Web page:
A Minneapolis iron foundry that has been under federal investigation for polluting its neighborhood now faces $15,300 in fines for hazards inside its building — including overexposing workers to silica and carbon monoxide.

The violations were issued in early March but announced Tuesday morning by the Minnesota Pollution Control Agency. The agency said the violations include failing to train workers on potential hazards, failing to give them baseline medical examinations within 30 days of assignment and not protecting workers from crystallized silica and carbon monoxide.

A spokesman for Smith Foundry released a statement Tuesday that the company had already made "substantial improvements" related to the issues that had been identified by Minnesota OSHA. "We are confident that we have adequately addressed the concerns and we look forward to working with MNOSHA and our union to resolve the matter," the statement read.

But Susan Arnold, an associate professor at the University of Minnesota and director of the Midwest Center for Occupational Health and Safety, said the recent findings from OSHA indicate little has changed at the foundry since she participated in a worker safety audit there 16 years ago.

"The conditions are really egregious," Arnold said.

The investigation into workplace safety at Smith began on Dec. 4, 2023, and is still open. OSHA notes on the page listing the penalties that "violations may be added or deleted." All seven of the penalties are being contested by the foundry.

Breathing in silica raises the risk of developing silicosis, which OSHA describes as "an incurable lung disease that can lead to disability and death." Inhaling the substance also raises the risk of lung cancer, chronic obstructive pulmonary disease or COPD and kidney disease, according to the agency.

Breathing carbon monoxide can cause a host of problems, including nausea, dizziness, weakness and disorientation, according to the EPA.

Smith has been at the center of public scrutiny and neighborhood anger since last year, when it was revealed that the EPA had found multiple alleged pollution violations at the site after a surprise inspection — including a black dust that built up on surfaces throughout the facility. In February, EPA official Brian Dickens said that the facility and the agency were working toward a settlement for the case, but that Smith was not yet compliant.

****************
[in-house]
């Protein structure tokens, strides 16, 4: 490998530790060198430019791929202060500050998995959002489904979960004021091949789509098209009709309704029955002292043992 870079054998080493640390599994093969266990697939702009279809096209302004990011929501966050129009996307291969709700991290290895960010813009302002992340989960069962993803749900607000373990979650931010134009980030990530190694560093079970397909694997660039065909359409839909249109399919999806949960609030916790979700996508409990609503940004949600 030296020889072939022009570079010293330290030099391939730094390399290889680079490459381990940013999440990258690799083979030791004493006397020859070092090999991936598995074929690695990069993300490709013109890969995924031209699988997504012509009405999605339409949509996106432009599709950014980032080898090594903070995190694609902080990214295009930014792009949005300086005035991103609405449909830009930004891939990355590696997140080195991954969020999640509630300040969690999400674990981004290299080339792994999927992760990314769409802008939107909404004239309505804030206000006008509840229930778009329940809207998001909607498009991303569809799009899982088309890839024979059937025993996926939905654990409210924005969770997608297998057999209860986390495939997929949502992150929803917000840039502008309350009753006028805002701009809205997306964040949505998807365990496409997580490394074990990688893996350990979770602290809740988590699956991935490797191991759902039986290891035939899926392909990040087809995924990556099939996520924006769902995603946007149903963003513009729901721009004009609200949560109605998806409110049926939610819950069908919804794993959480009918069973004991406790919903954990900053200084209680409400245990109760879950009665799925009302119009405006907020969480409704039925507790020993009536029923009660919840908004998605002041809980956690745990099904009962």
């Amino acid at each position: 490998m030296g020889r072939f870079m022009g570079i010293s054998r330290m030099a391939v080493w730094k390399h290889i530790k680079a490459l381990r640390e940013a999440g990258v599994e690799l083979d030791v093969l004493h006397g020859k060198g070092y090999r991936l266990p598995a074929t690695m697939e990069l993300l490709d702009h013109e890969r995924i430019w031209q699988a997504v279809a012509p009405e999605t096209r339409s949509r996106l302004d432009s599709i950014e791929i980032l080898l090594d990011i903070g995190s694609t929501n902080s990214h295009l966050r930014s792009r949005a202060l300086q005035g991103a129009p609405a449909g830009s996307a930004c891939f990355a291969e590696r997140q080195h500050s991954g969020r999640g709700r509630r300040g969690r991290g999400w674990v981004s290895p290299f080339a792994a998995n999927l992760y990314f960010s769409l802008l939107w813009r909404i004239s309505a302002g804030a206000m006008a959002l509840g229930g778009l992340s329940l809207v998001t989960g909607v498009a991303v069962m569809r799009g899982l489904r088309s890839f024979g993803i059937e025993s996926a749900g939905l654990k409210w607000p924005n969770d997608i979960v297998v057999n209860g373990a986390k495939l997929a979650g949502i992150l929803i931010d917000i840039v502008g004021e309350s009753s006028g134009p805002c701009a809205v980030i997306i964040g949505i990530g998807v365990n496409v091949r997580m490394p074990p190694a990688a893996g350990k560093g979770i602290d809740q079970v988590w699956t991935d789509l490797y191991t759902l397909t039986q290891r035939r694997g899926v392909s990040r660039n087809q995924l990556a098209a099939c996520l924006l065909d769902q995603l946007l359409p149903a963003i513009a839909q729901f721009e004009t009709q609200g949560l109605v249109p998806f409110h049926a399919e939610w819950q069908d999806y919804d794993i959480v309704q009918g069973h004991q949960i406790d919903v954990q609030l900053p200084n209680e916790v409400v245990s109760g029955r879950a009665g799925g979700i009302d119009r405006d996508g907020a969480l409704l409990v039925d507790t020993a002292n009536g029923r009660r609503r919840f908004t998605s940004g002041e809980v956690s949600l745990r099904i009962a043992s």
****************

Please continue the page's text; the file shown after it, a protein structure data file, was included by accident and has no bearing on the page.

That dust is from a silica-based material the company uses to mold liquid iron, a common method in iron castings. This black sand is shaken off of completed castings, and swept and stored in piles around the facility, which a Star Tribune reporter observed in a visit to Smith in December.

Arnold said crystalline silica floats into the air very easily, and that if there's visible, uncontained dust or sand, it's an indication that the silica in the air is above OSHA's safe limit. The ideal solution would be to enclose every area where the sand is used, and install ventilation and filtration.

"The kinds of changes that would have to go into a 100-year-old building to retrofit it, to control these hazards, adequately or sufficiently, would be complex," Arnold said. "It would be very expensive."

Arnold added that worker protection should include well-fitted N-95 masks or even more protective breathing gear. OSHA's citation document indicates that Smith did require employees to wear various types of respirators, but that it did not make sure the respirators fit new employees.

During public meetings in the East Phillips neighborhood where Smith has operated for roughly a century, neighbors have expressed concern for their own health, but also for the health of people who work at the facility. One woman said during a November meeting that her father had previously worked at the foundry; he would come home and cough up black material, she said.

That was under a previous owner. Zynik Capital, a Canadian firm, bought the foundry in December 2022, and has said it relies, in part, on the neighborhood for many of its workers.

Some neighbors and activist groups have called for the foundry to be shut down entirely.